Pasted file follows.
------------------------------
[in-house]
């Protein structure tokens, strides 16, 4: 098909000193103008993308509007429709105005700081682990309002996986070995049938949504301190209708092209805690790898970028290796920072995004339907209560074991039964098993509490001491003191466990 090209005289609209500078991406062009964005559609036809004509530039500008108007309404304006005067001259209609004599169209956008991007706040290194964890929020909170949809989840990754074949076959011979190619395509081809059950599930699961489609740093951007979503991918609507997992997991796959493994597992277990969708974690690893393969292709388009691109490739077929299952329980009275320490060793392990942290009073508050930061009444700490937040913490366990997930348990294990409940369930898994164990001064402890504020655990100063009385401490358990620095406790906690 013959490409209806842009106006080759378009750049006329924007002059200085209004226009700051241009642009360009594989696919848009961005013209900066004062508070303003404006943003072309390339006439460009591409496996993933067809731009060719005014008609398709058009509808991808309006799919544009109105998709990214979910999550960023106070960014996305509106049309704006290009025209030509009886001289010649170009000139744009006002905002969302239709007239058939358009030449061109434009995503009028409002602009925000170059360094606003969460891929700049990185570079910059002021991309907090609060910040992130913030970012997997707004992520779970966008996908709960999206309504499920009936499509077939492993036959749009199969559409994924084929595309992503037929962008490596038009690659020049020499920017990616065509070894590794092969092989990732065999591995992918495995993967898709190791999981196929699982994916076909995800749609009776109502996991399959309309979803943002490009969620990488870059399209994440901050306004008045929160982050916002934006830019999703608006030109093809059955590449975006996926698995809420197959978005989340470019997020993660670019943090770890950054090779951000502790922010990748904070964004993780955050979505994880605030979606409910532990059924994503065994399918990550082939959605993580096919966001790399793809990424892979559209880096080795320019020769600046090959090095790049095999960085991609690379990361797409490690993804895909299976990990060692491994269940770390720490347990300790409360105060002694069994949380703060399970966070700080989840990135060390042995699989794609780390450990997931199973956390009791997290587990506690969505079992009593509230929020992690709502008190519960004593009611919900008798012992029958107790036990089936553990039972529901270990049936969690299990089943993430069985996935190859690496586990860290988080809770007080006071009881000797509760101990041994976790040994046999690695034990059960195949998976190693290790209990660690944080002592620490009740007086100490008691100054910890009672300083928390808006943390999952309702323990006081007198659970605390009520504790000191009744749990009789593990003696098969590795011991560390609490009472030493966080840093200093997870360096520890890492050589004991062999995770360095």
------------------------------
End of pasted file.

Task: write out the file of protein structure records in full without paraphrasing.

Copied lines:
[in-house]
């Protein structure tokens, strides 16, 4: 098909000193103008993308509007429709105005700081682990309002996986070995049938949504301190209708092209805690790898970028290796920072995004339907209560074991039964098993509490001491003191466990 090209005289609209500078991406062009964005559609036809004509530039500008108007309404304006005067001259209609004599169209956008991007706040290194964890929020909170949809989840990754074949076959011979190619395509081809059950599930699961489609740093951007979503991918609507997992997991796959493994597992277990969708974690690893393969292709388009691109490739077929299952329980009275320490060793392990942290009073508050930061009444700490937040913490366990997930348990294990409940369930898994164990001064402890504020655990100063009385401490358990620095406790906690 013959490409209806842009106006080759378009750049006329924007002059200085209004226009700051241009642009360009594989696919848009961005013209900066004062508070303003404006943003072309390339006439460009591409496996993933067809731009060719005014008609398709058009509808991808309006799919544009109105998709990214979910999550960023106070960014996305509106049309704006290009025209030509009886001289010649170009000139744009006002905002969302239709007239058939358009030449061109434009995503009028409002602009925000170059360094606003969460891929700049990185570079910059002021991309907090609060910040992130913030970012997997707004992520779970966008996908709960999206309504499920009936499509077939492993036959749009199969559409994924084929595309992503037929962008490596038009690659020049020499920017990616065509070894590794092969092989990732065999591995992918495995993967898709190791999981196929699982994916076909995800749609009776109502996991399959309309979803943002490009969620990488870059399209994440901050306004008045929160982050916002934006830019999703608006030109093809059955590449975006996926698995809420197959978005989340470019997020993660670019943090770890950054090779951000502790922010990748904070964004993780955050979505994880605030979606409910532990059924994503065994399918990550082939959605993580096919966001790399793809990424892979559209880096080795320019020769600046090959090095790049095999960085991609690379990361797409490690993804895909299976990990060692491994269940770390720490347990300790409360105060002694069994949380703060399970966070700080989840990135060390042995699989794609780390450990997931199973956390009791997290587990506690969505079992009593509230929020992690709502008190519960004593009611919900008798012992029958107790036990089936553990039972529901270990049936969690299990089943993430069985996935190859690496586990860290988080809770007080006071009881000797509760101990041994976790040994046999690695034990059960195949998976190693290790209990660690944080002592620490009740007086100490008691100054910890009672300083928390808006943390999952309702323990006081007198659970605390009520504790000191009744749990009789593990003696098969590795011991560390609490009472030493966080840093200093997870360096520890890492050589004991062999995770360095």